It turns out that there are a number of problems in determining life expectancy numbers. As I mentioned the other day, in some cases, nations aren’t reporting their “deaths” correctly.
And THAT could make a huge difference.
According to a couple of economists, it does make a difference. And a big one.
And, it turns out, not all deaths are created equal.
Murders, suicides and accidents can have a big effect on life-expectancy stats because their victims die younger, on average, than victims of disease. And, they argue, the health-care system can’t do much to prevent those kinds of deaths.
Interesting. When measuring just deaths, the time a person is alive, the US is ranked 30th in the world. YIKES! Horrible.
However, for the purposes of using life expectancy as a metric to measure health care services, the United States ranks:
After adjusting for those kinds of deaths, the U.S. ranks at or near the top of developed nations in life expectancy, health economists Robert Ohsfeldt (of the Texas A&M Health Science Center) and John Schneider (of Health Economics Consulting Group LLC) write in “The Business of Health,” a 2006 book published by the conservative American Enterprise Institute think tank.
Are there deficiencies to the study? To be sure:
…there are several shortcomings to this analysis. First, death rates from accidents, homicides and suicide are dependent not only on how many people suffer injuries from such events but also on how effective the health-care system is at averting death in borderline cases (a point I made in a column earlier this year). Various factors influence that success rate; one of them is the distance emergency services must travel to reach victims, in which population density comes into play and the relatively spread-out U.S. is at a disadvantage.
Also, the authors didn’t directly adjust for these deaths. Instead, Dr. Ohsfeldt and Dr. Schneider performed a statistical calculation, called a regression, to estimate how much mortality rates from homicide, suicide and accident influenced mortality, on average, from 1980-1999 in 29 of the 30 developed countries in the Organisation for Economic Co-operation and Development (they skipped tiny Luxembourg).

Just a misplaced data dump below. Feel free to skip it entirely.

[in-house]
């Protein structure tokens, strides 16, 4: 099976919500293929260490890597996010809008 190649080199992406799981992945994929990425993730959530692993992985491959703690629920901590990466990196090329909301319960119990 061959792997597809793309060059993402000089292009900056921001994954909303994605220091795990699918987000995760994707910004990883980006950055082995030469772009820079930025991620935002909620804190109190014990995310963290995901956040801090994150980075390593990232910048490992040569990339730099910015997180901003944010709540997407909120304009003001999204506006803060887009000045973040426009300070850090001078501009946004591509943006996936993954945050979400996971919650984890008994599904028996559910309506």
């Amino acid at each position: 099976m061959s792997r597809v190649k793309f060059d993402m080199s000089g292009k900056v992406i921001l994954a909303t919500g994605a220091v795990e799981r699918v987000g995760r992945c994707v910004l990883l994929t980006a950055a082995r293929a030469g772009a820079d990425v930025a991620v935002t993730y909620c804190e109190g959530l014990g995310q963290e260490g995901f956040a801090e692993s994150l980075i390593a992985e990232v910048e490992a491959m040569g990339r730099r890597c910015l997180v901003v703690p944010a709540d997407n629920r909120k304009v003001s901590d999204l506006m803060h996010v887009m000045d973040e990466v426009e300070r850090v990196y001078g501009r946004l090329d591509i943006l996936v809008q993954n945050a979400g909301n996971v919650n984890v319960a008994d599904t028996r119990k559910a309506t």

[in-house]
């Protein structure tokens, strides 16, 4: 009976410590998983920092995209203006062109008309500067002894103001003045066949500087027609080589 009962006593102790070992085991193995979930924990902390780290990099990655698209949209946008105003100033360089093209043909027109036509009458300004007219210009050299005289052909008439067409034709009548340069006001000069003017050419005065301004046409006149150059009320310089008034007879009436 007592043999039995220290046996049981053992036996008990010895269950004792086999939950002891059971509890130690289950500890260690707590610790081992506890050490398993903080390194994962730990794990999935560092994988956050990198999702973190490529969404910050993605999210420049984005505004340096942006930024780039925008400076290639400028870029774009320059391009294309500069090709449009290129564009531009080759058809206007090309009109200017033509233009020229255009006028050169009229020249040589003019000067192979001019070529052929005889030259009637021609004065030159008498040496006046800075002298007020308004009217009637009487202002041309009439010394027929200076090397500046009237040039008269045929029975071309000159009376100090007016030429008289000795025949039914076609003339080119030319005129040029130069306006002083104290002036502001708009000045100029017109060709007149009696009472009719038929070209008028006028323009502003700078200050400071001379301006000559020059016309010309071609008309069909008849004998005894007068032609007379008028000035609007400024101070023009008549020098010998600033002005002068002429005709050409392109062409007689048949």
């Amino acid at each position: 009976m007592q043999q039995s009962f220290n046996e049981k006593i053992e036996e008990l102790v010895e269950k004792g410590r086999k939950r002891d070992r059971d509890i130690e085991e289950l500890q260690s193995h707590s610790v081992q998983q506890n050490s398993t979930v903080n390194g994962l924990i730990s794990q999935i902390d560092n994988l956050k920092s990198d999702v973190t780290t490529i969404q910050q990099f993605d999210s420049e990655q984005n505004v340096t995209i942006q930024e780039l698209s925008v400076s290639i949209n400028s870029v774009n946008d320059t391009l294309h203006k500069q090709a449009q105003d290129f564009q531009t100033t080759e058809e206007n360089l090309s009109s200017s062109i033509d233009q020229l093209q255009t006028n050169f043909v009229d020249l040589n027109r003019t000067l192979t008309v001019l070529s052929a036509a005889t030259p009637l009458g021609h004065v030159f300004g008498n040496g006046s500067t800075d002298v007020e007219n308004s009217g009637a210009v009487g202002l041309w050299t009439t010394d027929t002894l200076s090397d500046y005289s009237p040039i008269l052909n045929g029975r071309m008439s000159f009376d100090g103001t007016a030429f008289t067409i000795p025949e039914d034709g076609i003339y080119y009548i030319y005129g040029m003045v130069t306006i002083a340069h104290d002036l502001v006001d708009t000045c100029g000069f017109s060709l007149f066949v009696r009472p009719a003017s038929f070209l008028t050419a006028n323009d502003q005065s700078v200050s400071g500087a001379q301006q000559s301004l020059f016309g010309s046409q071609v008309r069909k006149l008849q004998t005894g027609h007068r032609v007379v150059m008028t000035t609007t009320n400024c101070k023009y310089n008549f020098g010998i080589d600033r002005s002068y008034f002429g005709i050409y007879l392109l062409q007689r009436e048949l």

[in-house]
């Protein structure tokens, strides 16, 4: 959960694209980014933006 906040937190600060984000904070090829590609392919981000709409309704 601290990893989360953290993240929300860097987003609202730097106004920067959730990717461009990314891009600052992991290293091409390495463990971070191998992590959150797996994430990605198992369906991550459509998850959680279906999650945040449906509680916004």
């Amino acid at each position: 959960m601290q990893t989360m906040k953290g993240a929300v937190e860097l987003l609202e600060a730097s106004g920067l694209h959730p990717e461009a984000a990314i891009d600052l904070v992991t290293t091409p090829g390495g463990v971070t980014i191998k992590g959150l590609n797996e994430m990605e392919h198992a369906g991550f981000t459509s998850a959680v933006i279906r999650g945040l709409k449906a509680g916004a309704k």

However, to their credit, the authors note that the basis of the study was not to precisely measure life expectancy, only show that the current method may not be the best if the idea is to use it as a proxy for medical services by nation:
“We’re not trying to say that these are the precisely correct life-expectancy estimates,” he told me. “We’re just trying to show that there are other factors that affect life-expectancy-at-birth estimates that people quote all the time.” These factors (which could also include rates obesity and smoking, also arguably the result of lifestyle choices rather than health care) call into question the value of country rankings, especially where the difference between the leading countries is often less than a year.
As a note, when the economists DID account for the various forms of death…hazard a guess as to where the US ranks:
…they adjusted life-expectancy stats to get a rough handle on what life expectancy would have been like had the rates of these deaths been the same in all 29 countries. Their result: The U.S. would have ranked first, at 76.9 years of life expectancy — an increase of 1.6 years.
And the reigning world champ, all 77,000 of their 120 year old citizens?
Japan fell from 78.7 years to 76 years, indicating it had been benefiting inordinately from low rates of accidental deaths and homicides.